Washington Governor Jay Inslee Rejects Vancouver Oil Terminal
Washington Gov. Jay Inslee has rejected a permit to build the nation’s largest oil-by-rail terminal in Vancouver.
Inslee sided with state regulators, who unanimously voted late last year to reject the project, citing significant and unavoidable risks.
In a letter to the state’s Energy Facility Site Evaluation Council, Inslee wrote, “When weighing all of the factors considered against the need for and potential benefits of the facility at this location, I believe the record reflects substantial evidence that the project does not meet the broad public interest standard necessary for the Council to recommend site certification.”
Inslee also noted several concerns, including damage to the facility from a potential earthquake and increased risk of an oil spill or fiery explosion.
Opponents of the terminal applauded Inslee’s decision to essentially end plans for an oil terminal on the Columbia River.
“This project was absurdly dangerous and destructive, and Governor Inslee saw these risks clearly,” Dan Serres, conservation director of Columbia Riverkeeper, wrote in a statement. “The threat of an earthquake or accident creating an oil spill in the Columbia River poses far too great a risk to the Columbia, its salmon, and its people.”
Vancouver Energy, a joint venture of Tesoro and Savage, had proposed to send four additional oil trains, carrying 360,000 barrels of oil, through the Columbia River Gorge daily. From there, the oil would be loaded onto ships bound for West Coast refineries.
The governor’s long-awaited decision is the latest blow to the oil terminal project. Earlier this month, the Port of Vancouver Board of Commissioners voted to end their lease with Vancouver Energy if the company did not have all necessary permits in hand by March 31.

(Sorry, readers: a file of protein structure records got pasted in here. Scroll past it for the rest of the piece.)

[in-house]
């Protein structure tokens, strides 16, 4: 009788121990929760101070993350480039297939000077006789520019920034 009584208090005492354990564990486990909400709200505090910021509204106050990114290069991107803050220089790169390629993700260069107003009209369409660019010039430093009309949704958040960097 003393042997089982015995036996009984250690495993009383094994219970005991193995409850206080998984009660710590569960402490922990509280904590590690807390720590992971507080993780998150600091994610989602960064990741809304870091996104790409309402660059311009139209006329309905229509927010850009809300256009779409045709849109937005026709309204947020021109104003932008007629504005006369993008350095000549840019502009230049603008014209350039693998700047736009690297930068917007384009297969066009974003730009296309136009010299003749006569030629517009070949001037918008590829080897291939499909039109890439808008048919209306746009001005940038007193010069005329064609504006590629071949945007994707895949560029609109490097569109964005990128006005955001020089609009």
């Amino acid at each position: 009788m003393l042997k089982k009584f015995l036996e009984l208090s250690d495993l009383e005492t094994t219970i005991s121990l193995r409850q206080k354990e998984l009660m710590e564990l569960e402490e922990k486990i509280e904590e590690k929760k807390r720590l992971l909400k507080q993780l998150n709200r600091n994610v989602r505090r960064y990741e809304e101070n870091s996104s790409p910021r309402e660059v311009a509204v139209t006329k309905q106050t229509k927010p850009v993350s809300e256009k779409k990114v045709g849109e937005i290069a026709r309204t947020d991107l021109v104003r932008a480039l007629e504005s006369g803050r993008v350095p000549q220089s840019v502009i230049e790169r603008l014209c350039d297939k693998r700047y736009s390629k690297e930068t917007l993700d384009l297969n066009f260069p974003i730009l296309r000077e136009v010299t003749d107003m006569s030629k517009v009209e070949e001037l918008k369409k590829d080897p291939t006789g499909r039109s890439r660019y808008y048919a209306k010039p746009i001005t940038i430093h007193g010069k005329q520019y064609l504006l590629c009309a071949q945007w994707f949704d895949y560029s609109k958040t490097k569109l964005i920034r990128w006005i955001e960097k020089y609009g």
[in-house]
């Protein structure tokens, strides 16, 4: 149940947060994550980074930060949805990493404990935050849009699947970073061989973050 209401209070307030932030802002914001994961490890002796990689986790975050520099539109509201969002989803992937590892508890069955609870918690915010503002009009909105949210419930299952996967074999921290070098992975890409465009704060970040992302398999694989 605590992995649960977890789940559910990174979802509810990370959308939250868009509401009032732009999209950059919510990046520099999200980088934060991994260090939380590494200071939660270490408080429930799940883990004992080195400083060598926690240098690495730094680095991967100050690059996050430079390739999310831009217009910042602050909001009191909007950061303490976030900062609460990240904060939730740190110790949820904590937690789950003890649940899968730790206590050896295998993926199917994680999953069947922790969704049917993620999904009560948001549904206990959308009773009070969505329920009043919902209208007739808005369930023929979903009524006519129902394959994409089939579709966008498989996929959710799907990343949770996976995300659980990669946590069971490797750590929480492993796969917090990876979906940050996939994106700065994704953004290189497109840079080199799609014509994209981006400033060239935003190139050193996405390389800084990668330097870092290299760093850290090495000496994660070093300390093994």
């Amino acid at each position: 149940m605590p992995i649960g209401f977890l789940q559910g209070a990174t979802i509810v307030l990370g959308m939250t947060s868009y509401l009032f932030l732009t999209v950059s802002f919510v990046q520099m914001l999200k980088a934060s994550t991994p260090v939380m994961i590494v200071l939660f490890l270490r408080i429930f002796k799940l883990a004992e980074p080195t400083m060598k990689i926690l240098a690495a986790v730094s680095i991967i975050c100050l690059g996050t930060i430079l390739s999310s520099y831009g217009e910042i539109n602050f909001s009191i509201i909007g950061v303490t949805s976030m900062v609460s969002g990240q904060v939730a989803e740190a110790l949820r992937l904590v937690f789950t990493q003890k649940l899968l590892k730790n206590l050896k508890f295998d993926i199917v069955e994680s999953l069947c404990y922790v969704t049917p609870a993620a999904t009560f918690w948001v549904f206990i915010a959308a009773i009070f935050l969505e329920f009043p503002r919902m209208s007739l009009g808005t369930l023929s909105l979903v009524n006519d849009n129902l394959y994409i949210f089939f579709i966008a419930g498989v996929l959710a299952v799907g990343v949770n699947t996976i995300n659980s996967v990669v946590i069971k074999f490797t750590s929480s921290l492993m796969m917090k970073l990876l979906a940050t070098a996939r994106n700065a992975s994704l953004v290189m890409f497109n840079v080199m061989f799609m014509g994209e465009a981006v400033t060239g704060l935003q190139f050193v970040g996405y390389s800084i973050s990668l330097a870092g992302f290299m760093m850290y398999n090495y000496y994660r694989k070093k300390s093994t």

Vancouver Energy now has 30 days to appeal the governor’s decision.
Copyright 2018 Oregon Public Broadcasting
Last year, Wyoming and Montana — another major coal state — asked the Supreme Court to override a decision by Washington state to deny a permit to build a coal export dock on the Columbia River. The interstate lawsuit followed years of unsuccessful attempts by the dock’s developer, Utah-based Lighthouse Resources, to contest the permit denial in federal court. Continue Reading Wyoming Doubles Down On Coal With Threat To Sue Other Western States, Including Washington
The state’s new fuel standards will slowly lower the amount of heat-trapping greenhouse gasses coming out of vehicle tailpipes through 2035. That means cleaner technologies biodiesel or renewable natural gas will get a boost over gasoline and diesel. Continue Reading Washington Joins Oregon, California, British Columbia In Passing Low-Carbon Fuel Standard
Recycling works, but it’s not magic. As America continues to lead the world in per capita waste production, it’s becoming more and more clear that everybody – manufacturers and consumers — “over-believes” in recycling. Continue Reading WATCH: Is Recycling Worth It Anymore? People On The Front Lines Say Maybe Not